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The Government of Mozambique declared a Red Alert on the afternoon of 3 January 2008 following a meeting of the Council of Ministers in light of the current localised flooding in parts of the country due to heavy rainfall in Mozambique and in neighbouring Zimbabwe and Zambia. National disaster management authorities in Mozambique are evacuating river communities along the rivers in an effort to mitigate the impact of impending floods on these populations. It is estimated that so far 56,000 people in the low-lying districts around the Zambezi, Save, Buzi and Pungue rivers in the Provinces of Sofala, Tete and Zambezia are already affected. As the rains continue, it is likely that the number of people in need will dramatically increase within a very short period of time. The affected population will require assistance, including food and basic services in areas such as health, water, sanitation and hygiene, education and protection. In any disaster, including these floods, children suffer the most. Of the estimated affected population more than half are children who are most vulnerable to waterborne diseases such as diarrhoea, hunger and trauma in this poverty-stricken region and require urgent assistance in order to survive. Under the coordination of the IASC Humanitarian Country Team in Mozambique UNICEF and its partners, including sister UN agencies and international and national non-governmental organisations, are working closely with the Government of Mozambique to respond swiftly and effectively to the developing crisis. UNICEF is requesting an initial US$ 4,850,000 to meet the immediate and medium-term needs of children and women throughout the affected areas.
Immediate Needs Document - Mozambique Floods 07 Jan 2008 [pdf]
During the first months of 2007, Mozambique experienced two simultaneous natural disasters, the Zambezi River Basin Flood Emergency, which affected an estimated 285,000 people, and Cyclone Favio, which affected a further 133,670 people across the southern province of Inhambane. UNICEF Mozambique worked closely with the Government and other partners to meet the basic needs of over 107,000 flood-affected people sheltered in accommodation centres along the Zambezi River Basin, and supported over 35,000 people with shelter and access to restored basic services in the cyclone affected areas of Inhambane. UNICEF continues to support recovery and resettlement efforts underway in the flood and cyclone affected areas and supported the Government to develop a Resettlement Plan prioritising the provision of basic services in resettlement zones.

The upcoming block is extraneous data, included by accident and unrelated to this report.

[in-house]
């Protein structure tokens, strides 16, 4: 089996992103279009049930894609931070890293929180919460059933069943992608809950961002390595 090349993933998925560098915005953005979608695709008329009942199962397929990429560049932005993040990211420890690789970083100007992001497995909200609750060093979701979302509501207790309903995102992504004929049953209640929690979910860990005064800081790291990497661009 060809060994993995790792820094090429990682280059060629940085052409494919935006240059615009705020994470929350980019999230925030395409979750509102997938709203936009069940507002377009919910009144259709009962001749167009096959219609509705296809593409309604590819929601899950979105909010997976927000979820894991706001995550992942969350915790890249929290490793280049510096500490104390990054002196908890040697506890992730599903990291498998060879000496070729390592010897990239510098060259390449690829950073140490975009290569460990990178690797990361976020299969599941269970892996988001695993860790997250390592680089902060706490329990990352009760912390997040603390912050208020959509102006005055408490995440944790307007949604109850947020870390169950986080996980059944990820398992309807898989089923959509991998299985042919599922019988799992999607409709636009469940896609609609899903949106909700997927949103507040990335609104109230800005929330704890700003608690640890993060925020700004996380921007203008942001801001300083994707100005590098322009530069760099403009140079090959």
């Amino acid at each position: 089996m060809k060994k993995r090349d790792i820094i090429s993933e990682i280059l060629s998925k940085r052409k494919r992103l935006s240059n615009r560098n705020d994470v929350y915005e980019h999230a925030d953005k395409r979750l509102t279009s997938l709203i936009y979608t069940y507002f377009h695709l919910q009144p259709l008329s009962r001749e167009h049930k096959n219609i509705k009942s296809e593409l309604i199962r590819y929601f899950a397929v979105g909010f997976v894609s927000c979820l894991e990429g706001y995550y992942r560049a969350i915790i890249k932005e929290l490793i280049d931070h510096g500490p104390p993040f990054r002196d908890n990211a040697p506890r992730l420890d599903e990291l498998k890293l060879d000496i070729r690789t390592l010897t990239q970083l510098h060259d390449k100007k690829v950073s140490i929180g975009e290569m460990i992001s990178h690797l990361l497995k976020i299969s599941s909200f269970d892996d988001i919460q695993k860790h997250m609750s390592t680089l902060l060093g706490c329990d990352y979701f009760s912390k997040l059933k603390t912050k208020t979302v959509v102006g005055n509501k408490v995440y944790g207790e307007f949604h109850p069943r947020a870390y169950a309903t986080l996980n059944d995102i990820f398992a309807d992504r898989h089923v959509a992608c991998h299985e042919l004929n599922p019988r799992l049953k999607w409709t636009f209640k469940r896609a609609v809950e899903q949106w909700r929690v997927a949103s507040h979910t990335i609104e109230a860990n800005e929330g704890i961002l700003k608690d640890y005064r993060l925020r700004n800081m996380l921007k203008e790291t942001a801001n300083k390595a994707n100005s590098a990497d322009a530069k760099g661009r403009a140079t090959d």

The experience and lessons learned from the 2007 flood and cyclone emergency highlight the need to continue enhancing the capacity of national disaster management authorities and line ministries to prepare for and respond to the natural disasters that Mozambique faces on a yearly basis. It also underscores the importance of strengthening coordination and partnerships within the Mozambique Humanitarian Country Team and the Humanitarian Clusters to better support the efforts of the Government of Mozambique in facing the challenges posed by natural disasters and the resulting chronic vulnerability in the country. The momentum generated by this year’s emergencies is being harnessed to strengthen collaboration, coordination and partnerships between the Government and the Humanitarian Country Team for future emergency preparedness and disaster mitigation and response efforts.